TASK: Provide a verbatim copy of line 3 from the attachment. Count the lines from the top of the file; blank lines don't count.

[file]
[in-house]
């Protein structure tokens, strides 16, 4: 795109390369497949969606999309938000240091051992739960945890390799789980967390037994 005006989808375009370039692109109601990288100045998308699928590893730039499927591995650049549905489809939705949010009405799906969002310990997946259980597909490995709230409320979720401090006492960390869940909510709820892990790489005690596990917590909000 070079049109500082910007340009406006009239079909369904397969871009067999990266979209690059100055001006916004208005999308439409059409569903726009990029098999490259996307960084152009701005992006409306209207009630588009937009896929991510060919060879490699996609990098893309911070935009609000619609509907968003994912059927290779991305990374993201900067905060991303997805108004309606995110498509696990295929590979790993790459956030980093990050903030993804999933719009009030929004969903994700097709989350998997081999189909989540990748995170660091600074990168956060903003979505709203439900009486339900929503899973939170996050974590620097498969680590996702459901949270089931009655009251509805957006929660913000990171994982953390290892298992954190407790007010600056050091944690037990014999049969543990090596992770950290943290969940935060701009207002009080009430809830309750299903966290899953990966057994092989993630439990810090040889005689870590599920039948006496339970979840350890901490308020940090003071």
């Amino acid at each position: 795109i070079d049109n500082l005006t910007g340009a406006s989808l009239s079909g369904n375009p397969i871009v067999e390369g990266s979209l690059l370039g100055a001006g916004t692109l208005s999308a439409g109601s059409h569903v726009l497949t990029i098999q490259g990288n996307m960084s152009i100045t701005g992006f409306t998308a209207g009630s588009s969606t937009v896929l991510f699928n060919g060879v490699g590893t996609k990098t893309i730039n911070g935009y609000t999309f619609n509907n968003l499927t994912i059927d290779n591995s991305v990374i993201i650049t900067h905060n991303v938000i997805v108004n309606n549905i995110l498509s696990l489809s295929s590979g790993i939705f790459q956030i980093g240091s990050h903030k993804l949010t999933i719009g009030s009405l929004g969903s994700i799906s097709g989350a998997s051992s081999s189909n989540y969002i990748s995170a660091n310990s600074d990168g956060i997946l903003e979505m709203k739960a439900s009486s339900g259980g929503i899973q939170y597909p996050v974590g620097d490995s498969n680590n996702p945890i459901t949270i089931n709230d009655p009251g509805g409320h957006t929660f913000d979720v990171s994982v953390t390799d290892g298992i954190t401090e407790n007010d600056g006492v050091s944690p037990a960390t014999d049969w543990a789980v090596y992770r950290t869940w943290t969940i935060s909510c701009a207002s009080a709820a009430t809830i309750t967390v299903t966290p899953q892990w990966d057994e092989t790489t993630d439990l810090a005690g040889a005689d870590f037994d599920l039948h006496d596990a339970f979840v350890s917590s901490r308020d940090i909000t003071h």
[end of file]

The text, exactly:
């Amino acid at each position: 795109i070079d049109n500082l005006t910007g340009a406006s989808l009239s079909g369904n375009p397969i871009v067999e390369g990266s979209l690059l370039g100055a001006g916004t692109l208005s999308a439409g109601s059409h569903v726009l497949t990029i098999q490259g990288n996307m960084s152009i100045t701005g992006f409306t998308a209207g009630s588009s969606t937009v896929l991510f699928n060919g060879v490699g590893t996609k990098t893309i730039n911070g935009y609000t999309f619609n509907n968003l499927t994912i059927d290779n591995s991305v990374i993201i650049t900067h905060n991303v938000i997805v108004n309606n549905i995110l498509s696990l489809s295929s590979g790993i939705f790459q956030i980093g240091s990050h903030k993804l949010t999933i719009g009030s009405l929004g969903s994700i799906s097709g989350a998997s051992s081999s189909n989540y969002i990748s995170a660091n310990s600074d990168g956060i997946l903003e979505m709203k739960a439900s009486s339900g259980g929503i899973q939170y597909p996050v974590g620097d490995s498969n680590n996702p945890i459901t949270i089931n709230d009655p009251g509805g409320h957006t929660f913000d979720v990171s994982v953390t390799d290892g298992i954190t401090e407790n007010d600056g006492v050091s944690p037990a960390t014999d049969w543990a789980v090596y992770r950290t869940w943290t969940i935060s909510c701009a207002s009080a709820a009430t809830i309750t967390v299903t966290p899953q892990w990966d057994e092989t790489t993630d439990l810090a005690g040889a005689d870590f037994d599920l039948h006496d596990a339970f979840v350890s917590s901490r308020d940090i909000t003071h």